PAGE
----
Lastly, the market built in Gwarzo local government is meant to tackle economic challenges among the youths and the general economy of the local government. We allocated the shops free of charge to 470 youths across the local government just to encourage people and it is yielding results. So we have that provision and now even our neighbours from Katsina state are coming to Gwarzo to do businesses.

Gwarzo is one of the political hubs of Kano state, how do you assess the performance of APC in the area?

I don’t want to speak about the performance of APC, I will rather speak on the performance of the local government because the local government is the backbone of the APC as it directly affects the grassroots. The deputy governorship candidate of the opposition party in the last election is from Gwarzo, and it also produced the former Chief Whip of the senate, former deputy governor of kano state and it has two commissioners now, three MDs and special advisers. These caliber of persons are well-vast politics. Anybody in Gwarzo, no matter how he distances himself from politics, is politically conscious and can easily analyse politics including who will likely becomes what in the political cheese game.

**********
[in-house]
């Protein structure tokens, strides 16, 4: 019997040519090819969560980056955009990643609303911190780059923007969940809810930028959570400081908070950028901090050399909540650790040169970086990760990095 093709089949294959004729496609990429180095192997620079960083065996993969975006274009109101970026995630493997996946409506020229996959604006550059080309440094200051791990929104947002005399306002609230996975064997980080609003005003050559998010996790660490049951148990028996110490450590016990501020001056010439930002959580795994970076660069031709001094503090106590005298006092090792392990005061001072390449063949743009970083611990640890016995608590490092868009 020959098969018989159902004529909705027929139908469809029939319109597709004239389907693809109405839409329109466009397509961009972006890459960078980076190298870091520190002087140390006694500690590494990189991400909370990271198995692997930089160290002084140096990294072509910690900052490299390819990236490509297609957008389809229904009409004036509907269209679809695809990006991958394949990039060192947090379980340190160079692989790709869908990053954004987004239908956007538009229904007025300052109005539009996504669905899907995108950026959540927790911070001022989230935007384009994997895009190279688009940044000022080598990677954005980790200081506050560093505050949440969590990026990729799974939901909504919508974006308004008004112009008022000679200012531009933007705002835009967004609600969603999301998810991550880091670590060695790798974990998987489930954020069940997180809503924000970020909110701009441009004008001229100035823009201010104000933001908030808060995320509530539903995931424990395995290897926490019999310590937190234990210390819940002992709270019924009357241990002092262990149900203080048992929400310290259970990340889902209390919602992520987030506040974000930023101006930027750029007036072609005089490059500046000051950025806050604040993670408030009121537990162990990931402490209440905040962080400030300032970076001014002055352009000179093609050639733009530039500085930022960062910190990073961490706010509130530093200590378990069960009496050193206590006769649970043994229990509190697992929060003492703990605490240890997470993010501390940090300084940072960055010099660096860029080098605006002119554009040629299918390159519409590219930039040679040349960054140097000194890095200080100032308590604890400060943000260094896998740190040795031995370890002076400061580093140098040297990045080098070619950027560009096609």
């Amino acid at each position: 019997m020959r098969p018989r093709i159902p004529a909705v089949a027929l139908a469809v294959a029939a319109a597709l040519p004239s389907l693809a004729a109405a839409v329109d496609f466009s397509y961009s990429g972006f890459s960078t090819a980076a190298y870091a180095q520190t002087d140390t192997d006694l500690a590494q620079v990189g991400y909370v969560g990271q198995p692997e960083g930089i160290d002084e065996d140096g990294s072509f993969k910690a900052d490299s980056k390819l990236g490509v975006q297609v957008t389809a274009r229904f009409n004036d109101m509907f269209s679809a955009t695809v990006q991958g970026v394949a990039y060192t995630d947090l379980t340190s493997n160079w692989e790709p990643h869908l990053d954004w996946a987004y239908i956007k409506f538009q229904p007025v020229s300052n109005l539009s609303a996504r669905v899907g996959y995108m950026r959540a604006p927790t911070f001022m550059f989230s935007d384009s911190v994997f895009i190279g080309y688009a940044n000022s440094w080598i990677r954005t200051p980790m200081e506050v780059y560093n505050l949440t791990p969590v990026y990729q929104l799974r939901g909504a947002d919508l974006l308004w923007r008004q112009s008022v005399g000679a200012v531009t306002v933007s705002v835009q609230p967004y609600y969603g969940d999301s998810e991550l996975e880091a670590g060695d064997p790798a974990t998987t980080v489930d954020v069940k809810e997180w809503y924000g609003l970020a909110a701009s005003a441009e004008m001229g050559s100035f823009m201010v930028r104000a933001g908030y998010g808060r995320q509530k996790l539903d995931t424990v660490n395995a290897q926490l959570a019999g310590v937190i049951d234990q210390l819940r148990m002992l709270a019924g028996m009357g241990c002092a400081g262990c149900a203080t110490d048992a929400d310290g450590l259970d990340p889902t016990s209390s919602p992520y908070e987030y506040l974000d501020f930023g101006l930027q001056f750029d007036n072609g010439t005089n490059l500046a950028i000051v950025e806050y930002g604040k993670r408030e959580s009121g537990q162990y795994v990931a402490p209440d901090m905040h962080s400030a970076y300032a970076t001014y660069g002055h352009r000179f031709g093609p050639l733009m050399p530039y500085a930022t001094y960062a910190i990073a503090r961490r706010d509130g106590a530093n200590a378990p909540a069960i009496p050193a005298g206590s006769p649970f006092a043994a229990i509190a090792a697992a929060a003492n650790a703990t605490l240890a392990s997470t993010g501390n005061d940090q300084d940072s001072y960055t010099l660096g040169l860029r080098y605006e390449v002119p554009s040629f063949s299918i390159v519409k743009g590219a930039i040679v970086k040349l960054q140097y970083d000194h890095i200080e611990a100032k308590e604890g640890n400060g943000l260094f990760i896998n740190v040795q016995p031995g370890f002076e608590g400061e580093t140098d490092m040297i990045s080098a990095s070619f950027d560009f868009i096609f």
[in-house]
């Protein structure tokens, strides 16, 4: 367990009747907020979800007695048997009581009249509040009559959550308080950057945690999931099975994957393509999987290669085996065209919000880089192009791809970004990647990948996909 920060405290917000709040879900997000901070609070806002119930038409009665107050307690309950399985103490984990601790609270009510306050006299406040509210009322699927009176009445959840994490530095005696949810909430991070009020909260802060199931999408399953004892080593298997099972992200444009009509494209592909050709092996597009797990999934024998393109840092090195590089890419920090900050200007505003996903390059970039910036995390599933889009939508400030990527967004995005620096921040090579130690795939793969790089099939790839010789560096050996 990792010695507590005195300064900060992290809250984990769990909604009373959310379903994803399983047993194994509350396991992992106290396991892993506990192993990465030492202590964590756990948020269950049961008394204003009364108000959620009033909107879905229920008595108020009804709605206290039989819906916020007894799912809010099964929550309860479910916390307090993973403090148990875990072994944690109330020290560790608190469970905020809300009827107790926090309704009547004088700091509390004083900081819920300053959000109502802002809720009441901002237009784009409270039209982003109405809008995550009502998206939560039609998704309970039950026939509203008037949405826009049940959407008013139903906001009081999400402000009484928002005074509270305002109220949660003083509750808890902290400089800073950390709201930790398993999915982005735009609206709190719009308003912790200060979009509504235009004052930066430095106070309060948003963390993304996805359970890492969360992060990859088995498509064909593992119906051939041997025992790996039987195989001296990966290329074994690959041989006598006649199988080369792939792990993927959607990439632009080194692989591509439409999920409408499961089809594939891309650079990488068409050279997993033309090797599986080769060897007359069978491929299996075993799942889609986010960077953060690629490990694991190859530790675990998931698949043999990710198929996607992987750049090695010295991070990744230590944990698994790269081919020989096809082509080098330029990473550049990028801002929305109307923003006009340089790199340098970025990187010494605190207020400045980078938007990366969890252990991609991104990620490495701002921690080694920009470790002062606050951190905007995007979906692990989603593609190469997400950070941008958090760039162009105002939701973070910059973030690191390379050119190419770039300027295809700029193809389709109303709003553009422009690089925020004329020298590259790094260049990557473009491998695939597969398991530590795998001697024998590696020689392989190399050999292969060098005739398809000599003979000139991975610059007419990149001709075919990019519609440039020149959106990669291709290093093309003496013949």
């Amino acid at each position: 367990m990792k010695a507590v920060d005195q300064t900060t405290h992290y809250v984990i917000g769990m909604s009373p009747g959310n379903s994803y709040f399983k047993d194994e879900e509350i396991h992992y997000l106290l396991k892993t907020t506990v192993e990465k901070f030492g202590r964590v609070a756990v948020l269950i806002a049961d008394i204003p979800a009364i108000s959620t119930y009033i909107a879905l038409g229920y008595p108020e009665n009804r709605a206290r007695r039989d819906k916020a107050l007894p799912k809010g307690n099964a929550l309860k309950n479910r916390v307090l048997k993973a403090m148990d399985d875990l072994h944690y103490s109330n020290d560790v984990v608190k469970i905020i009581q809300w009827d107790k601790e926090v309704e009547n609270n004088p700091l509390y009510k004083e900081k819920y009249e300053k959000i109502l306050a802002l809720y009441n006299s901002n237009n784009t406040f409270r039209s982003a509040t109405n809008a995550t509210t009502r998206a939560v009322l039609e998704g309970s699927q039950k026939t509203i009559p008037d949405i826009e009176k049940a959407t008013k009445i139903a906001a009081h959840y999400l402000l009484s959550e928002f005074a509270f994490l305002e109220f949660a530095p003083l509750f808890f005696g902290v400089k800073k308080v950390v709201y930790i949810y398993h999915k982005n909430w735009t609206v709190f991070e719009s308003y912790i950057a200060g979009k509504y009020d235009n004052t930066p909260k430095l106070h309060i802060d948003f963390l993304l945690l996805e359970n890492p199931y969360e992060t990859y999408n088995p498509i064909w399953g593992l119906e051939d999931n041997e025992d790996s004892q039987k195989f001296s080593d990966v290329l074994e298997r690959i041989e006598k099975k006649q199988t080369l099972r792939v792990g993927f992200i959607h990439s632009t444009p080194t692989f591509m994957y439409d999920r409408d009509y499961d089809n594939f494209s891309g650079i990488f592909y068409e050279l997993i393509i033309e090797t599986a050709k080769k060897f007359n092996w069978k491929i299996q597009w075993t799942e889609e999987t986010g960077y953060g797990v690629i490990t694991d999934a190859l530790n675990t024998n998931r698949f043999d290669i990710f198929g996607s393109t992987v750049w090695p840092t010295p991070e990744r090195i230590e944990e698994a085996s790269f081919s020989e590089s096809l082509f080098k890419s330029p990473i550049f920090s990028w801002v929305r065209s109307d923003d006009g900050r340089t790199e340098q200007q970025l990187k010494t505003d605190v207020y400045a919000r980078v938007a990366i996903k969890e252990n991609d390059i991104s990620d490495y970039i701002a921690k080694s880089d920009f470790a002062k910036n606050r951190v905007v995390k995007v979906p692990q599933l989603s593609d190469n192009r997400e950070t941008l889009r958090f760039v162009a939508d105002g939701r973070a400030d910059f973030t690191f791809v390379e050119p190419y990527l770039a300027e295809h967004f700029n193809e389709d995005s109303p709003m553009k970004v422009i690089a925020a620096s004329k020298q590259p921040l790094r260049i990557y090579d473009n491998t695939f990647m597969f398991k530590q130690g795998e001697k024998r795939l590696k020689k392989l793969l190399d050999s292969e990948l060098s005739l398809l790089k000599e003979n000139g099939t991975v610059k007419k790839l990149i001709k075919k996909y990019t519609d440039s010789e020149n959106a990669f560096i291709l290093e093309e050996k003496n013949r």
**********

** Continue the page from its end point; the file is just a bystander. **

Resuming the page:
Does that you do not have issues from the opposition?

Politics goes with opposition; when there is no opposition there is no politics. The opposition is meant to identify the lapses in the government and the government takes note of the lapses through criticisms of the opposition to improve on its service delivery.

Personally, I believe in opposition, when there is no opposition nothing moves well. Remember I told you that the deputy gubernatorial candidate of the opposition party in the last election is from Gwarzo that tells you that we have strong opposition in Gwarzo local government.

What is your challenge as local government chairman?

It is poor funding. We are hoping that the federal government will review the federal allocation to enable us deliver more dividends of democracy to our people. But the money we are receiving from federal allocation is not sufficient to even pay the salaries of primary school teachers and local government staff. So funding remains our major challenge.